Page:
21. Not confirmed as Dusk's at this stage and it may take awhile as it is difficult to tell them apart from existing colours i.e. a Dusk Light Green looks like a Dark Green I have been told. The suspect birds labelled as Olive were paired to Light Greens. One pair bred and produced three chicks one died early. The other two feathered up and at this point another died not fed by the parent and looking closely at this bird the down was consistent with being a Feather Duster. This left one survivor an 'Olive' looking individual. Now an Olive x Light Green does not produce Olive young but rather 100% Dark Greens of which the suspect FD was definately one. There is Violet a couple of generations back which complicates things a bit. I have spoken at length with Ken Yorke as he has a fair bit of experience with them. I have also got onto Brian Turner the breeder of some the Clearwings Nubbly obtained. Trying to isolate the Dusk (if indeed it is there) will not be an easy feat due to the Violet factor being present. But where would the challenge be if it was easy. Brian and I also spoke of the Anthracite and if it was possible that it and Dusk are one and the same but unless both are bred in all basic colours the full story cannot be revealed. I am awaiting some info and pics from the UK. I will post the "My Funny Colours" article shortly. Here is the article. I have omitted the last paragraph with Paul's email address for privacy reasons. If anybody has any comments they can be directed to Paul via PM or post comment on this thread. My Funny Colours by Paul McCusker This article is on some birds that appeared in my aviary in the mid to late 1990's. They may be a new mutation or could be a variety that has not been seen in this country before. I'll let you come to your own conclusion. I first noticed there was something different when I bred a Light Green out of what I thought was an Olive Opaline in about 1997. I actually showed this bird as an Olive at the BSNSW Annual Show in 1998. The original *Olive (Funny Colour) was bred out of a Lutino Hen that was purchased from Barry Wise in 1995 and a 1995 Dark Green Opaline/Lutino that I had bred myself. The hen produced 22 chicks over a couple of different cocks. Only one of those was the Funny Colour. That original Opaline was lent to a mate who used him for a year and gave me a Lutino Hen and the *Olive cock back. I then had a bout of Coccidiosis go through the birds that nearly wiped me out. I purchased a Light Green Normal/Lutino and paired to the Lutino daughter and produced 2 *Olive cocks and 2 *Olive hens in amongst some Grey Greens and Lutinos. One of the Lutino's carried a brilliant yellow feather on it's rump and breast the colour I had not seen before. I believe this is carrying the *Olive colour with out the Grey Green base colour. I then paired a son of the Light Green Cock being a Dark Green Normal/Lutino to the Lutino daughter and produced 2 more *Olives, one of each sex. The next year I paired the Lutino daughter up to an Albino cock hoping to produce more Lutino' s and to my surprise I bred both Albino' s and Lutino's out of her. So now I knew she was split for blue so I thought I'll pair a Skyblue Cock up to her and see what I get. She hatched 6 chicks but with only 3 surviving my chances of getting a *Blue was low. I was lucky again as I got 1 *Blue Cinnamon hen and a *Olive hen and a Grey Opaline hen. This Blue Cinnamon Hen at first when feathering up looked like it may be a Violet but as it got older this only occurred on the rump, the breast of the bird looked like grey with blue splashes through it. Some people called it Mauve and some just didn 't know. The feathers on the breast of the *Blue hen were very strange with mostly grey and just the last 25% carrying the blue tips. I lost the old Lutino daughter last year due to cancer but not before producing another very good coloured Lutino cock. 2002 I paired 4 pair up with mixed results. Pair 1 was a half brother and sister both being *Olive's normal with the cock being split Lutino they over 2 rounds produced a Lutino hen and a Dark Green Normal/Lutino cock in the 1st round and only 1 hatched in the 2nd and it had splayed legs which I culled. With the hen only laying a very small clutch I'll probably pair the cock up to either another green hen or the *Blue Cinnamon hen I'll mention shortly. Pair 2 was an *Olive Normal cock that was a son of the previous pair from the previous year paired to a Cobalt Opaline/Recessive Pied hen. He only filled 3 eggs in 2 rounds but they all addled. So now he is resting. Pair 3 was a *Olive Normal hen to an unrelated Light Green Normal cock. She never laid so now she is in the aviary as well. Pair 4 was the *Blue Cinnamon Hen to an unrelated Sky Blue Normal/Recessive Pied Cock This was the jackpot pair as in the 1st round was 6 chicks, the 4 Skyblue Normals and 2 *Blue Normals. 1 of the *Blue's died at 3 1/2 weeks old. In the 2nd round she laid 10 eggs with 10 full and at the moment they are in about 5 or 6 different nests in my birdroom. There are about 10 chicks in varying stages of development but it looks like I may have a couple more in the nest. My mate who I lent the original *Olive to, Jim Stevenson, produced an *Olive Opaline hen as well which he kept and produced 4 *Olive Opaline /Lutino cocks which I' m not sure how they went. Another friend I gave a couple to was Brian Turner who is playing with them as well. The person who got me thinking they might be a mutation was Kelwyn Kakoschke when he visited our club in 1999. In my opinion they are a mutation but not a new colour but a colour modifier similar to the Violet. For all I know they might be a Slate or could be similar to a colour I read about in Budgerigar World called an Anthracite (I'm not sure of that spelling). ADMIN - It was not intended this article to be attached to my reply. Could it please be placed in its own little box. Then delete this flashy red request. Ta, thanks. [/b}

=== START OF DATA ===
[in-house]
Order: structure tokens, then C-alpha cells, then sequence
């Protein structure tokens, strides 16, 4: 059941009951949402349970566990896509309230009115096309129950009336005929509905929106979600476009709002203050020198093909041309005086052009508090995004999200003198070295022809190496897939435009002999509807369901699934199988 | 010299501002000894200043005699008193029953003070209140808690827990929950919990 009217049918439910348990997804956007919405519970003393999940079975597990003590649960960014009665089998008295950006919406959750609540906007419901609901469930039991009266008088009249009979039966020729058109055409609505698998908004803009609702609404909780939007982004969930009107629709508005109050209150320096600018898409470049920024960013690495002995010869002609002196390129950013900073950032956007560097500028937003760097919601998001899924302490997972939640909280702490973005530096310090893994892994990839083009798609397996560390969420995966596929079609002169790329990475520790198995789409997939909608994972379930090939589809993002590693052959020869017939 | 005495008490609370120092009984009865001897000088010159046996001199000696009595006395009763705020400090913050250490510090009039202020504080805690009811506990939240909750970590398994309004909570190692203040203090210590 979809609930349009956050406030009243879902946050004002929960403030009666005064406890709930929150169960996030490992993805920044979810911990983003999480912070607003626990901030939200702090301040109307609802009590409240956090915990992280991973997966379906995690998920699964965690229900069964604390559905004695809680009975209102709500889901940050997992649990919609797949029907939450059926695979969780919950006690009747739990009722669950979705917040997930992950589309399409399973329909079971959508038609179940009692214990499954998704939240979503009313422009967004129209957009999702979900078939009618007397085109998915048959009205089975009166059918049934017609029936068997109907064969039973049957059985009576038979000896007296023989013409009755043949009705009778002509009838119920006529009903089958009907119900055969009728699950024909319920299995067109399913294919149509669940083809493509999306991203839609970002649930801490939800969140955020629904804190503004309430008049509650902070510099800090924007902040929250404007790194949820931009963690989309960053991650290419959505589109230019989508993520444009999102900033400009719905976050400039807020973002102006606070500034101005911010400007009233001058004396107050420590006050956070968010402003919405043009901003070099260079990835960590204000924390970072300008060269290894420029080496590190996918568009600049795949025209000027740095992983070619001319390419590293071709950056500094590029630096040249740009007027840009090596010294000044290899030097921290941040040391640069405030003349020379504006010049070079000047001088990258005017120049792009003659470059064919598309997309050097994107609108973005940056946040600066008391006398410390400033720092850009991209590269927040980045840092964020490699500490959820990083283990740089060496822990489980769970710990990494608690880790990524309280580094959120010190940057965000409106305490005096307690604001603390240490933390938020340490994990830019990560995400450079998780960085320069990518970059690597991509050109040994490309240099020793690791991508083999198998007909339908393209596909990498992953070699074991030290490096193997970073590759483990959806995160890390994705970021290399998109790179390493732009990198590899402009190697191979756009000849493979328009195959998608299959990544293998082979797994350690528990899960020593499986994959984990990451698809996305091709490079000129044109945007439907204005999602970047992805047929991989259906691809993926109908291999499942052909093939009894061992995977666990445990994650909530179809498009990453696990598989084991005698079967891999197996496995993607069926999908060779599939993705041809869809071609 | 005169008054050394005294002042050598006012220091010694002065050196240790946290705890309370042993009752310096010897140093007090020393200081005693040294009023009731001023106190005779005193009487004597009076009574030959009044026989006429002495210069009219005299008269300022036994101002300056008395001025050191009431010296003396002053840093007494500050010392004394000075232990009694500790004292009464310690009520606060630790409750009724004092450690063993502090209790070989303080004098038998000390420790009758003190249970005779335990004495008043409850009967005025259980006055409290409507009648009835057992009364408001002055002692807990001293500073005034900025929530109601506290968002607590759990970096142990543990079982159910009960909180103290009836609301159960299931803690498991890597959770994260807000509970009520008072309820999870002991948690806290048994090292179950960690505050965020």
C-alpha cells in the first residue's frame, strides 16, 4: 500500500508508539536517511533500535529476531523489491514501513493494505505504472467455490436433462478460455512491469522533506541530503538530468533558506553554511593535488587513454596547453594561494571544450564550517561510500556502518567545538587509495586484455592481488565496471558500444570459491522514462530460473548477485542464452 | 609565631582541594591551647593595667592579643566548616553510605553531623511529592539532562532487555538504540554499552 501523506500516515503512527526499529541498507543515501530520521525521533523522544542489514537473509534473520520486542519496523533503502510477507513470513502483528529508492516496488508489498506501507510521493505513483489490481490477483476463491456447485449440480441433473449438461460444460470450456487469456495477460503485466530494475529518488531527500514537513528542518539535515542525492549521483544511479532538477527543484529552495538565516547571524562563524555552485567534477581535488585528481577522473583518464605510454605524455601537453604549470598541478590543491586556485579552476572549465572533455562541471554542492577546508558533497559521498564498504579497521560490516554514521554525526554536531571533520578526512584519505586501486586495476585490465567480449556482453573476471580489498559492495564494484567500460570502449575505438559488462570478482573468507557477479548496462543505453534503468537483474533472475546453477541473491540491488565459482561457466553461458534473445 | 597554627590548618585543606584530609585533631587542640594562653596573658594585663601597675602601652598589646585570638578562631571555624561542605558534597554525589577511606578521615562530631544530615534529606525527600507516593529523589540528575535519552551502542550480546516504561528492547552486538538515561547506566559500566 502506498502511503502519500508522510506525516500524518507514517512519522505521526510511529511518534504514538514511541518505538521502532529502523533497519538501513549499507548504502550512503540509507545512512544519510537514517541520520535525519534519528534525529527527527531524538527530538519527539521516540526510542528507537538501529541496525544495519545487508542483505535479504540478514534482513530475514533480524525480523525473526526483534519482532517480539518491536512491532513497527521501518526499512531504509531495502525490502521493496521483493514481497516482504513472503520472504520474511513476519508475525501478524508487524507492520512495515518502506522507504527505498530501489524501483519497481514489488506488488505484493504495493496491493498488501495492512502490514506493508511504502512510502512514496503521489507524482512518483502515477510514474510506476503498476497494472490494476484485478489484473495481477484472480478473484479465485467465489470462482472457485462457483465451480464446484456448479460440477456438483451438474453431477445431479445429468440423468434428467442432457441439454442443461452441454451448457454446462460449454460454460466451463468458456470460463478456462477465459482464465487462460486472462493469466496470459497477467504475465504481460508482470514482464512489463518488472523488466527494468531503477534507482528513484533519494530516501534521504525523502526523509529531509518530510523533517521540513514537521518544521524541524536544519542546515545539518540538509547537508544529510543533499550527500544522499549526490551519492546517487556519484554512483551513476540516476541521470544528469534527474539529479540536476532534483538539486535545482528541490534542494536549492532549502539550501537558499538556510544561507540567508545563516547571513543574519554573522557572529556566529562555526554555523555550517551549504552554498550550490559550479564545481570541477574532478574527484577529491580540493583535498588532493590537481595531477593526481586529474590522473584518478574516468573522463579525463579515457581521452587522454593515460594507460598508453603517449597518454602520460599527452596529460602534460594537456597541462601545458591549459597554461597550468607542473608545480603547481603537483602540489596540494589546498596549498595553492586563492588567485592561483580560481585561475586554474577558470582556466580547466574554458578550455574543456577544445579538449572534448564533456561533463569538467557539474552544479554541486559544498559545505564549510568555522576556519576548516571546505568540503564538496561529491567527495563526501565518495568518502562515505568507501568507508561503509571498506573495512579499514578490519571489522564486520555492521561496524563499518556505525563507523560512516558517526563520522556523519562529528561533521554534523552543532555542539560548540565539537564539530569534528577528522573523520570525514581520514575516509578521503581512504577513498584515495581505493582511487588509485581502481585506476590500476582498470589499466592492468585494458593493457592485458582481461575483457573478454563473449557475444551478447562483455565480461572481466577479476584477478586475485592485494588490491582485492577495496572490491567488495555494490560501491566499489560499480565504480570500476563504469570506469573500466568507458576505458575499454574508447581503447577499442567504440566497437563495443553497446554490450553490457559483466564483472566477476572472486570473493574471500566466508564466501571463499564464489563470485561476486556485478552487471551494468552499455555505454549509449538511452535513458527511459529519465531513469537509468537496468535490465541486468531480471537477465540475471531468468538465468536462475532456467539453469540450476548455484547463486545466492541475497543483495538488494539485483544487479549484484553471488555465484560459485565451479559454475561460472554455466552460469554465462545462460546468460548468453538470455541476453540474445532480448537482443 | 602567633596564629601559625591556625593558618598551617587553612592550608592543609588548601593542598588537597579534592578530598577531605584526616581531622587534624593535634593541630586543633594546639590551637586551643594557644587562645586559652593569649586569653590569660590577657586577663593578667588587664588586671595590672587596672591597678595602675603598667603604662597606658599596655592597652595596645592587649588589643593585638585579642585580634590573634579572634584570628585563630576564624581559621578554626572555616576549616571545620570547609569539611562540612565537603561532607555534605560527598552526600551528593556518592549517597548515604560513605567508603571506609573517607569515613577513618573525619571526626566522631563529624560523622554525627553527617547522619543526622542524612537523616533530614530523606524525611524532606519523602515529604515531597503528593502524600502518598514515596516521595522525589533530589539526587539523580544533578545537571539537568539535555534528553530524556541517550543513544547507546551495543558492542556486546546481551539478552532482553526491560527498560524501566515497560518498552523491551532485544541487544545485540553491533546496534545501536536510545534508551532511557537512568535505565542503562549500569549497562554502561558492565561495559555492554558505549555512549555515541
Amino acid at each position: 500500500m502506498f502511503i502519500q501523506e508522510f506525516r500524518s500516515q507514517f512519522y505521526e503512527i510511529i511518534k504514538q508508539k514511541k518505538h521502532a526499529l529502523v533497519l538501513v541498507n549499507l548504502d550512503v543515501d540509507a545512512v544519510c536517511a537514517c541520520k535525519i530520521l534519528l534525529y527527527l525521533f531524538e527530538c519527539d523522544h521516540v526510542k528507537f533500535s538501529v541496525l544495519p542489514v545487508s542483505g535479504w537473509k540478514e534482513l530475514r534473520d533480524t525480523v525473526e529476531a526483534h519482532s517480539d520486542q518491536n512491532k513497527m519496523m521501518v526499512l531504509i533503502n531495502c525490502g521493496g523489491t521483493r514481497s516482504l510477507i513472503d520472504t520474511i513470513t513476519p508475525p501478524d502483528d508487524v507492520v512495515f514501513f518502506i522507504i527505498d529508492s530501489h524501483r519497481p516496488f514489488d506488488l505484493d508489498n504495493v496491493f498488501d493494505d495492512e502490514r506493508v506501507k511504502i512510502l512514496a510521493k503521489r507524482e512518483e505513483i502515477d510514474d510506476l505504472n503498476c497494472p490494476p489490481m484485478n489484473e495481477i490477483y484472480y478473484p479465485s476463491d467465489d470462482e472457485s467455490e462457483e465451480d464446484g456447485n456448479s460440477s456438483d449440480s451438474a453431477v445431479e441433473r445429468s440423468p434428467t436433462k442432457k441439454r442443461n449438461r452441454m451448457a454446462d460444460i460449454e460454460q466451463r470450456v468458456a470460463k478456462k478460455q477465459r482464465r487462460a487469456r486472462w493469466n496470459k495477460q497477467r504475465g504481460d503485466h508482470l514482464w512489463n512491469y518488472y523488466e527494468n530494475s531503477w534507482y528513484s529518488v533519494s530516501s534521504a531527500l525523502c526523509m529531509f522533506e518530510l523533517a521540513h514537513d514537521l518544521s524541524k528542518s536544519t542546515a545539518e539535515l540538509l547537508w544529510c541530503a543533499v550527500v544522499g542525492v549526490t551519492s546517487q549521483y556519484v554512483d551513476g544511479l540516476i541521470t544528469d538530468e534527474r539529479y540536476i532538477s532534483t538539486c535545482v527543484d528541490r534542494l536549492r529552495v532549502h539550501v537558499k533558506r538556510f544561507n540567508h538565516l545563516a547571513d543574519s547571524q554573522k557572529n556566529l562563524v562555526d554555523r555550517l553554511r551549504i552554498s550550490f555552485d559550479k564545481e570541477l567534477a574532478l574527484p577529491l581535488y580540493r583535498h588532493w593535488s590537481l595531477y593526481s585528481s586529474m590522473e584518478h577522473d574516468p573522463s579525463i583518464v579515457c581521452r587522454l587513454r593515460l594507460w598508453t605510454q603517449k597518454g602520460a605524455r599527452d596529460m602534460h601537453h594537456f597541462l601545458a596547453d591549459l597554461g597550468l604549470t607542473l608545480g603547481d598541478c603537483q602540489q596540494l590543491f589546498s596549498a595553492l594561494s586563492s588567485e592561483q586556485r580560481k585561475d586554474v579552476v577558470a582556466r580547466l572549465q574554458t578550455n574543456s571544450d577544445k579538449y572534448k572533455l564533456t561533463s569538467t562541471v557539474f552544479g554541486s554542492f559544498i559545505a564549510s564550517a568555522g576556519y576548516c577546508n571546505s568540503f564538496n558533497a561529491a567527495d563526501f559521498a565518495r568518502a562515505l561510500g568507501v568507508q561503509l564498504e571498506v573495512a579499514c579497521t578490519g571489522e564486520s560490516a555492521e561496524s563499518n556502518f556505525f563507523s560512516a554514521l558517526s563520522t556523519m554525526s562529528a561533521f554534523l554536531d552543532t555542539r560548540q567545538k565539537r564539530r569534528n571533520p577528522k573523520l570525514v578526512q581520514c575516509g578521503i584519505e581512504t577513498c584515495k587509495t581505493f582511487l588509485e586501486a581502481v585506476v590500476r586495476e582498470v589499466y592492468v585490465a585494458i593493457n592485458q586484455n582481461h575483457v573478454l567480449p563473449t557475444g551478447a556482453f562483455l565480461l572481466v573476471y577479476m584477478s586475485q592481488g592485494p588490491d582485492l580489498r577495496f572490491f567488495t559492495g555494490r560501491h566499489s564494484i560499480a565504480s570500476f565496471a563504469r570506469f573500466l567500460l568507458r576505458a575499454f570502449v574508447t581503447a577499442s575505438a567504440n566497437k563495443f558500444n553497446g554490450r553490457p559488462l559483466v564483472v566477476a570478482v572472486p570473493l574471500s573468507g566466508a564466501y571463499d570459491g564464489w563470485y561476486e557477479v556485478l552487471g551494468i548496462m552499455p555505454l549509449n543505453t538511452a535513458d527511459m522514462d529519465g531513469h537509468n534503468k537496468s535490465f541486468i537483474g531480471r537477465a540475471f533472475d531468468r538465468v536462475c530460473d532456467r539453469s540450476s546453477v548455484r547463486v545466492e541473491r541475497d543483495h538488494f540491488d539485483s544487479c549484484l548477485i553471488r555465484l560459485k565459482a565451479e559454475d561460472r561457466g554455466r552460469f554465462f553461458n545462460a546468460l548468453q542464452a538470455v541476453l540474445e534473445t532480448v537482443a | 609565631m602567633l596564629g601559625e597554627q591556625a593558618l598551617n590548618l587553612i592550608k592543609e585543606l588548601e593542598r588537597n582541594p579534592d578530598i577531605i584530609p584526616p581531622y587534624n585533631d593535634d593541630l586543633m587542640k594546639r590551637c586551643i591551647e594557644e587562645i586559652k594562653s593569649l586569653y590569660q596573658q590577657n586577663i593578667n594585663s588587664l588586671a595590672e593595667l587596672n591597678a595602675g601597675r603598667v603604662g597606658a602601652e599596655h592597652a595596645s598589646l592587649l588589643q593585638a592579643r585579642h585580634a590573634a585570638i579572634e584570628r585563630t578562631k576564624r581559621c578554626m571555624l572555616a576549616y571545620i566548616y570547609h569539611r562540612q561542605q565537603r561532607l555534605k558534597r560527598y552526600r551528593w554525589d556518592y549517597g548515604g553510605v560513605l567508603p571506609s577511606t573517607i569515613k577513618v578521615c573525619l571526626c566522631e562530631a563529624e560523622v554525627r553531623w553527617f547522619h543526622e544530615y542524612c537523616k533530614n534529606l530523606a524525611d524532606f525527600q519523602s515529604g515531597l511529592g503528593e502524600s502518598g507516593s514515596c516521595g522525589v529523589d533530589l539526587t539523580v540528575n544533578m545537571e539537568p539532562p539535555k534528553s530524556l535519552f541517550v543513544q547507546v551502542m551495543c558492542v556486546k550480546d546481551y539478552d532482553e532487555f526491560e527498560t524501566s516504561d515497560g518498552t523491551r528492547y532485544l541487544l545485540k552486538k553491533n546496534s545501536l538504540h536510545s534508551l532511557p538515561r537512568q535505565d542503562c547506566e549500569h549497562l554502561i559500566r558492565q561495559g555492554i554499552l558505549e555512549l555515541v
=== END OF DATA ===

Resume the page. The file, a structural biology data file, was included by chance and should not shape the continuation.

22. Yup, currently got two of them. If you look very carefully you can tell by the tail.
  23. Hi and welcome Any information / pictures on the dusk would be more than welcome here I do have an article I wrote a few years ago Titled My funny colours I will have to scratch around and try and find it. And post it on here. I don't have a lot of pics and getting them on here might take me a while 1st to dig them up and second to get them on here. I only have 2 Dusks at the moment and have never kept many as they are just a little thing to play around for me. That is why I gave a few to Brian Turner and maybe even Ken Yorke. Not sure now to ensure they grew in numbers and by the sounds of it they have. will try to dig up the article it goes pretty well bakee to the 1st bird I produced and at the time diddn't realise it was a mutation. Hi Paul, welcome to the BBC forum and I hope you enjoy your stay. As a past (but starting again)rare mutation breeder I am most interested in this mutation. I have a copy of your article and if you have trouble finding yours I would be happy to post with your permission. I have spoken to Ken Yorke about his mutation and he makes reference to it as the second dark factor. Ken has detailed the down colour as being a dull white. Do you agree with this? Of the people who you are aware that have this mutation do any of them breed Clearwings and may have possibly used the Dusk in them? The reason I ask is that I have a Clearwing here that originates from NBC and appears visuallyOlive. His father is stated as Olive and mother Light Green, but this would produce Dark Green, not Olive. I have paired this Olive to a Light Green Cinnamon hen, produced two chicks. On feathering up one appears to be a regualr Dark Green and the other looks like dad, Olive in colour. Again, if he was Olive and paired to a Light Green it should produce 100% Dark Greens. Will try and get some pics on weekend.